I created the video, “Thanks, Leonard Cohen, For Coming To The USA,” in commemoration of the 2009 Leonard Cohen USA Tour – a triumph and a joy still worth celebrating today.

Heck Of A Guy proudly announces the release of
Thanks, Leonard Cohen, For Coming To The USA

A video offered in appreciation of
Leonard Cohen’s Fall 2009 US Tour
and in celebration of the
2008-2009 Leonard Cohen World Tour,
a labor born of catastrophe and betrayal
that became a triumph of music and spirit

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A Look At The Leonard Cohen Fall 2009 USA Tour

Thanks, Leonard Cohen, For Coming To The USA is a ten minute video with photo and YouTube highlights focusing on the Fall 2009 Leonard Cohen concert series that began in Fort Lauderdale and concluded in San Jose, California. Additional scenes track back to the beginning of the Tour and Cohen’s induction into the Rock and Roll Hall Of Fame and extends to the 2010 iteration of the Tour and beyond.

The soundtrack includes segments from “First We Take Manhattan” and “Closing Time” bracketing “Democracy,” the final song at the final concert of the USA Tour.

Thanks, Leonard Cohen, For Coming To The USA

Note: Originally posted Jan 7, 2010 at 1HeckOfAGuy.com, a predecessor of Cohencentric

Leonard Cohen On His Embracement Of Poetry & His Shift To Pop Music

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I was completely hooked on the stuff [poetry] as a kid. I loved it when I first came across it. When something was said in a certain kind of way it seemed to embrace the cosmos. It’s not just my heart, but every heart was involved, and the loneliness was dissolved, and you felt that you were this aching creature in the midst of an aching cosmos, and the ache was okay. Not only was it okay, but it was the way that you embraced the sun and the moon. I went into pop music. I felt like that’s where I could manifest it. Just on the page wasn’t going to do it for me because I wanted to live it.quotedown2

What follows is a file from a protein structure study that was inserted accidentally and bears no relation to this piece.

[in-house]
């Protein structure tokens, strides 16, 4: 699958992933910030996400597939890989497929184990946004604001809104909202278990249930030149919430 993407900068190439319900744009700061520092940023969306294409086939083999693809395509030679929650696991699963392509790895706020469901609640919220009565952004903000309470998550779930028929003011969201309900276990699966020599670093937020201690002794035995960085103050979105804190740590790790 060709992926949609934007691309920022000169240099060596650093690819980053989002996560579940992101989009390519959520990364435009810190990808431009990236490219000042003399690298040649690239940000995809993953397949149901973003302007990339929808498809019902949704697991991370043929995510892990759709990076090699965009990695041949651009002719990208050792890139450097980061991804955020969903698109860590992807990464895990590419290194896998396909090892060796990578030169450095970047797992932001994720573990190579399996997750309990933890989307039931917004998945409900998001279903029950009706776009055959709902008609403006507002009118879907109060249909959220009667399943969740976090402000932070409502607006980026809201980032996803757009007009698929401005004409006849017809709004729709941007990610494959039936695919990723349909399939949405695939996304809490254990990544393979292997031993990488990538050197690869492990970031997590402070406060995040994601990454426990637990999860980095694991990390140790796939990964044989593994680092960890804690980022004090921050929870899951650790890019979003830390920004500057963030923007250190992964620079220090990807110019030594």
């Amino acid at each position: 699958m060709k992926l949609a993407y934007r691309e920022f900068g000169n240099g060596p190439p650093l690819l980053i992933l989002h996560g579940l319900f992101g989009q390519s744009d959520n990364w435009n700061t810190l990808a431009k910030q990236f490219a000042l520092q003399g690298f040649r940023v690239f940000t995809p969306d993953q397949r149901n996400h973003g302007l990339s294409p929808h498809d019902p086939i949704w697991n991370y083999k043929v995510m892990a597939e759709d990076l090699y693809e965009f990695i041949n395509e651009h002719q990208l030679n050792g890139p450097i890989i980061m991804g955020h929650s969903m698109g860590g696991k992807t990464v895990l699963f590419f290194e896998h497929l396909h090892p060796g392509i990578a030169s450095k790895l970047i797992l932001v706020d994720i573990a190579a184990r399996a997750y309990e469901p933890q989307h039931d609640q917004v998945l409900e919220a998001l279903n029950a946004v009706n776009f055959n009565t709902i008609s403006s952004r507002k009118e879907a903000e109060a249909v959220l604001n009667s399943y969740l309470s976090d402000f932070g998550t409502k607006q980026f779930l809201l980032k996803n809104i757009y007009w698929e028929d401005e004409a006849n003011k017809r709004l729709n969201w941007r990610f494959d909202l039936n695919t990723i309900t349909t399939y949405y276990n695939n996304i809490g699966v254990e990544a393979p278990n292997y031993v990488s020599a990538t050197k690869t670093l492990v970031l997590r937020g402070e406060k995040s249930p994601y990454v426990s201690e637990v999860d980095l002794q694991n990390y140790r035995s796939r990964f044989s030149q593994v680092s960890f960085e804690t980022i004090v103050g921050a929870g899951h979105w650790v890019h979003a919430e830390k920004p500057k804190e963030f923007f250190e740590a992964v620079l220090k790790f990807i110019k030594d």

Leonard Cohen

 

Jewish Book News Interview With Leonard Cohen by Arthur Kurzweil and Pamela Roth: 1994. Originally posted July 26, 2013 at DrHGuy.com, a predecessor of Cohencentric

Leonard Cohen Video: Whither Thou Goest & Blessings – Weybridge 2009

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Final Moments Of The Wet, Wonderful Weybridge Show

The July 11, 2009 Leonard Cohen Weybridge concert is a show well worth recalling. As dorsetbays, the photographer who took the above shot  summarized,

Leonard Cohen put on an amazing concert at the Mercedes Benz Arena, Surrey on 11 July 2009. The weather was atrocious, heavy rain and gale force winds, but the atmosphere was electric.

Indeed, by all accounts, the concert was a Tour highlight as the performance of Cohen and his musicians and the response of the crowd simply overwhelmed the impact of the wind and rain. Consequently, I was happy to discover this video of “Whither Thou Goest” and Leonard Cohen’s blessings to the audience at Weybridge.

weybridgeclose2For an account of the show and outstanding photos and videos from the concert, I immodestly recommend two Cohencentric posts, Photos: Leonard Cohen’s Wet, Wonderful Weybridge Show – 2009 and Video: Leonard Cohen’s Stellar Performance Of Closing Time At The 2009 Weybridge Show/Storm,

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The Blessings Of Weybridge1 Video

Leonard Cohen – Whither Thou Goest
Weybridge: July 11, 2009
Video from albertnoonan

Note: Originally posted Jan 17, 2010 at 1HeckOfAGuy.com, a predecessor of Cohencentric

  1. Wouldn’t “The Blessings Of Weybridge” be a dandy name for a BBC sitcom?” []

Q: [Why are there] a lot of Jesus references in your work? Leonard Cohen: “Jesus — Why would anybody want to avoid Jesus?”

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Leonard Cohen in 1988 interview with Mr. Bonzai. Photo of Leonard Cohen by Roland Godefroy (Own work) [GFDL or CC BY 3.0], via Wikimedia Commons. Originally posted May 15, 2011 at DrHGuy.com, a predecessor of Cohencentric